It wasn’t just the rabbits that were bright-eyed and bushy-tailed at Saturday morning’s Small Animal Educational Symposium — so too were the young 4-H members eager to learn more about caring for their little friends… Attendees from nine New Jersey counties who came to the Gloucester County complex, in Clayton, received first-hand lessons on fundamentals like poultry showmanship as well as preparing rabbits and cavy (think guinea pigs and the like) for judging… Now in its second year, the event put little critters in the spotlight and sometimes on the table while the finer points of their health and handling were taught. Other event attractions included a rabbit-hopping competition and a “Health Check 101” seminar.
Archives for February 2015
A team of Rutgers University scientists has developed a lettuce product to compete with the nutritional value of blueberries, quinoa, almonds and kale… According to information provided by Leon Segal, director of Rutgers’ Licensing and Technology Office of Technology Commercialization, the Rutgers lettuce is not that watery, flavorless sandwich topper that constitutes much of the public’s lettuce diet. Instead, the research team used tissue culture technology to create a colorful and nutritionally powerful red leaf plant they call Rutgers Scarlet Lettuce… Most important, it tastes good- at least to Rutgers professor Ilya Raskin, who led the project… With support from the National Institutes of Health, Raskin and his team from the School of Environmental and Biological Sciences set out about three years ago to see how they could boost the health value of the vegetable through “nutritional breeding.”
Following a Mediterranean diet has long been regarded as the key to a long and healthy life. And now scientists may have found one of the key reasons why… An ingredient in extra virgin olive oil, oleocanthal, kills human cancer cells without harming healthy ones, researchers found… The oleocanthal works by rupturing a part of the cancer cell called the lysosome, which acts as the cell’s waste dump, releasing proteins that cause it to die… “The lysosome is the garbage dump, or the recycling centre, of the cell,” said researcher Paul Breslin, from Rutgers University in the U.S. “Once you open one of those things, all hell breaks loose. “The lysosome is isolated in the cell because it’s so toxic. If you rupture the membrane that’s compartmentalising the lysosome, the inside of it leaks out into the cell.
On February 19, Rutgers Cooperative Extension Specialist in Financial Resource Management Barbara O’Neill was a guest “chatter” on WiseBread, a blog for millenials about “living large on a small budget.” O’Neill emphasized in the forum that even modest savings are helpful. “Any amount of college #savings is better than none. #Save what U can now […]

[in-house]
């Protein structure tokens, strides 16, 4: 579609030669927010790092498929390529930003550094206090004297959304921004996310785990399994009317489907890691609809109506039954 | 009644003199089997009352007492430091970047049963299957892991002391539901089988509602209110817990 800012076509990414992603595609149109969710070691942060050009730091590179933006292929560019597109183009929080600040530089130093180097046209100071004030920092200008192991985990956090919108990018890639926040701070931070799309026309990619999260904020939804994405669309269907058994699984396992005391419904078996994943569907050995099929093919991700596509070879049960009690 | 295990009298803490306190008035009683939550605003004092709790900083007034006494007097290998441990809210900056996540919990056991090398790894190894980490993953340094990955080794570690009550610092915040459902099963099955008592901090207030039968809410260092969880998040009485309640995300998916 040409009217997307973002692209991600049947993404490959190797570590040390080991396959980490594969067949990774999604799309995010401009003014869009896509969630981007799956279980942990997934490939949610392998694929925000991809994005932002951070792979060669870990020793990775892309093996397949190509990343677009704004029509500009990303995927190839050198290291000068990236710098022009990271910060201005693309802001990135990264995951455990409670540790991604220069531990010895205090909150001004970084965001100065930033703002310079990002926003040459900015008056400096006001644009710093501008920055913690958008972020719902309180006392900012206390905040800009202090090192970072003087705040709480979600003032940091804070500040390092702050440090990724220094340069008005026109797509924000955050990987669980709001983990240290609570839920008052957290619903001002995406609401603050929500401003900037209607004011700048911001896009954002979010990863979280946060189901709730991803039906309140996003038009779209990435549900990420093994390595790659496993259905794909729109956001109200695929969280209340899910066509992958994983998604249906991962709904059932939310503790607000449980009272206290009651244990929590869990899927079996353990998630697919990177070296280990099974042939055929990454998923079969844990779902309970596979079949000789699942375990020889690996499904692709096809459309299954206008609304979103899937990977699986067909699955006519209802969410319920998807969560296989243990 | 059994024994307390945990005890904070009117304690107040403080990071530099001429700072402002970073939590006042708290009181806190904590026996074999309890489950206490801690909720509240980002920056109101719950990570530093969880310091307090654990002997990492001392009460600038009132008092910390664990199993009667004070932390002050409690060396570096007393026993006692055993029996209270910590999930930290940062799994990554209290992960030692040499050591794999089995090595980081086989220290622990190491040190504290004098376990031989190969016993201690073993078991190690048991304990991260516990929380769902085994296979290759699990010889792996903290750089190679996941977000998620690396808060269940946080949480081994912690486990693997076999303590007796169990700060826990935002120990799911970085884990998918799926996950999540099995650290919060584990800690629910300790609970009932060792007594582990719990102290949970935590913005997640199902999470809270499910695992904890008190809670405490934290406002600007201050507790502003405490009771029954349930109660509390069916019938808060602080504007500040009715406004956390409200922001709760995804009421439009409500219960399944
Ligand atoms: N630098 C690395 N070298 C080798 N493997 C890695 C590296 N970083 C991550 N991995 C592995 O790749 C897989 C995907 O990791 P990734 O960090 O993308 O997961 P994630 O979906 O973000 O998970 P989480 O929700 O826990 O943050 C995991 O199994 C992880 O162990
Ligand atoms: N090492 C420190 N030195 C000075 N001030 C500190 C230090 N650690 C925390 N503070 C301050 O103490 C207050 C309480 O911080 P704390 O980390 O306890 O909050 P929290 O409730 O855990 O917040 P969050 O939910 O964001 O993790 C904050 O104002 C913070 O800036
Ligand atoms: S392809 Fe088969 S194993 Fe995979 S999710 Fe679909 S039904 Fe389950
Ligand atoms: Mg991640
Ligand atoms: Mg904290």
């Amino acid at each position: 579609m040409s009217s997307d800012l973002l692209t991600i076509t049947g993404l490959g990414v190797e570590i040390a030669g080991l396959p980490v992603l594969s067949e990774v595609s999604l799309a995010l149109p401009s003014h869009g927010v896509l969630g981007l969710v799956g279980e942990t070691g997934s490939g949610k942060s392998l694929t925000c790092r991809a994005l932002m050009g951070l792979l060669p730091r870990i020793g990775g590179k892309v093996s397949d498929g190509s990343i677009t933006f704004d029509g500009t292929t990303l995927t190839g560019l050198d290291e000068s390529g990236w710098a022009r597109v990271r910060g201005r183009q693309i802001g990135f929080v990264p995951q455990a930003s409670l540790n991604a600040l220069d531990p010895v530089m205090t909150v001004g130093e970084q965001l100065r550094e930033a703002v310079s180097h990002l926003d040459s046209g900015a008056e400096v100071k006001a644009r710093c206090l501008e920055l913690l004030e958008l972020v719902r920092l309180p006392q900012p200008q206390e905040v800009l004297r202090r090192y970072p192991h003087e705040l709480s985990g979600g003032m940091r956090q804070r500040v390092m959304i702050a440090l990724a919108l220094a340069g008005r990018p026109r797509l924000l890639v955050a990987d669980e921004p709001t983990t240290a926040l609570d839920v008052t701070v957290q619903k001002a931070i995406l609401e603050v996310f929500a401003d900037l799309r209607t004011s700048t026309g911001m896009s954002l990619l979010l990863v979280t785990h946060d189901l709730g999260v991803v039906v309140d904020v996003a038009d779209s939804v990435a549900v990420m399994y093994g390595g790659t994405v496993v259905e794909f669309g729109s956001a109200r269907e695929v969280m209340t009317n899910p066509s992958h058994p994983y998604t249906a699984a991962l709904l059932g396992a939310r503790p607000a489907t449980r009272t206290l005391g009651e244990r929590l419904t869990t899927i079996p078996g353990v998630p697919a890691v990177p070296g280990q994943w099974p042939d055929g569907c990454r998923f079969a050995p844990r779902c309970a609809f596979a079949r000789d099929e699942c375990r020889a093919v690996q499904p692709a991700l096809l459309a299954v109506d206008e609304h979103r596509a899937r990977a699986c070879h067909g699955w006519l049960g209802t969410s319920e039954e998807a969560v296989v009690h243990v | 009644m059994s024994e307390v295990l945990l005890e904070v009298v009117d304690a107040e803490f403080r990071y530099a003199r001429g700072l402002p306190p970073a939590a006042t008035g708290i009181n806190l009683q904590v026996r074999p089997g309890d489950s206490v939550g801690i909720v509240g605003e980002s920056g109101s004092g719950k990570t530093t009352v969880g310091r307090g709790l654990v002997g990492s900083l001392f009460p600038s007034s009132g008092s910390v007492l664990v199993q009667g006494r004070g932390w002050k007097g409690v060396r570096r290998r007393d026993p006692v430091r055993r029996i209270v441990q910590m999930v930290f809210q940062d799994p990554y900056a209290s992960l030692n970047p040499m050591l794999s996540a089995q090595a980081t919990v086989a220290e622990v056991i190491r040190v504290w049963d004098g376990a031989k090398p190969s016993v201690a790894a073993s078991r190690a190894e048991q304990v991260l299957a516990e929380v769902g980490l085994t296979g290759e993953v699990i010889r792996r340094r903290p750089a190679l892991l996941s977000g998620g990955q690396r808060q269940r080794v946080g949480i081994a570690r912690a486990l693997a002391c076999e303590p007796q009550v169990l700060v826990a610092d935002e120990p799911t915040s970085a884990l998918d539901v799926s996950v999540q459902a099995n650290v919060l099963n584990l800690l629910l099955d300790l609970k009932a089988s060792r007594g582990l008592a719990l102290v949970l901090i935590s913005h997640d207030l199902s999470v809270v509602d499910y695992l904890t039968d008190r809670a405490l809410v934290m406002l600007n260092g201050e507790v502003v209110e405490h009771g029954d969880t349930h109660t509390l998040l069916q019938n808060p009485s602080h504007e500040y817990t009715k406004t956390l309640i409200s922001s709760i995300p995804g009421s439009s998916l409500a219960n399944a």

Plant enthusiasts will have the opportunity to learn innovative gardening and landscaping techniques from 26 of the state’s top home horticulture experts at the 39th Annual Rutgers Home Gardeners School on March 21… The expert speakers represent both…
Olive oil, a staple of the Mediterranean diet and long hailed as a cardiovascular health enhancer, is now showing promise as a cancer preventive. That’s the exciting news from a recently published study in the scientific journal Molecular & Cellula…
The Rutgers University Alumni Association has launched an informative and engaging series on climate change in three cities: New York City, Philadelphia, and Washington, D.C. Experience Rutgers: Climate Change features panel discussions with Rutgers Un…
Managers, educators, and oyster farmers gathered at Cape May’s Grand Hotel late last month for a special session, “Shellfish Culture Now and Tomorrow: Charting a Course for Delaware Estuary Aquaculture,” held in conjunction with the Delaware Estuary Science and Environmental Summit. The Partnership for the Delaware Estuary has hosted the summit every two years since […]
An ingredient in extra-virgin olive oil kills a variety of human cancer cells without harming healthy ones… “We needed to determine if oleocanthal was targeting that protein and causing the cells to die,” says Paul Breslin, professor of nutritional sciences in the School of Environmental and Biological Sciences at Rutgers and coauthor of a new study published in Molecular and Cellular Oncology… After applying oleocanthal to the cancer cells, the researchers discovered that the cancer cells were dying very quickly- within 30 minutes to an hour. Programmed cell death takes between 16 and 24 hours, so the scientists realized that something else had to be causing the cancer cells to break down and die.
What is the sky worth? This sounds like a philosophical question, but it might become a more concrete one. A report released last week by the National Research Council called for research into reversing climate change through a process called albedo modification: reflecting sunlight away from earth by, for instance, spraying aerosols into the atmosphere. Such a process could, some say, change the appearance of the sky- and that in turn could affect everything from our physical health to the way we see ourselves… If albedo modification were actually implemented, Alan Robock, a professor of environmental sciences at Rutgers, told Joel Achenbach at The Washington Post: “You’d get whiter skies. People wouldn’t have blue skies anymore.” And, he added, “astronomers wouldn’t be happy, because you’d have a cloud up there permanently. It’d be hard to see the Milky Way anymore.”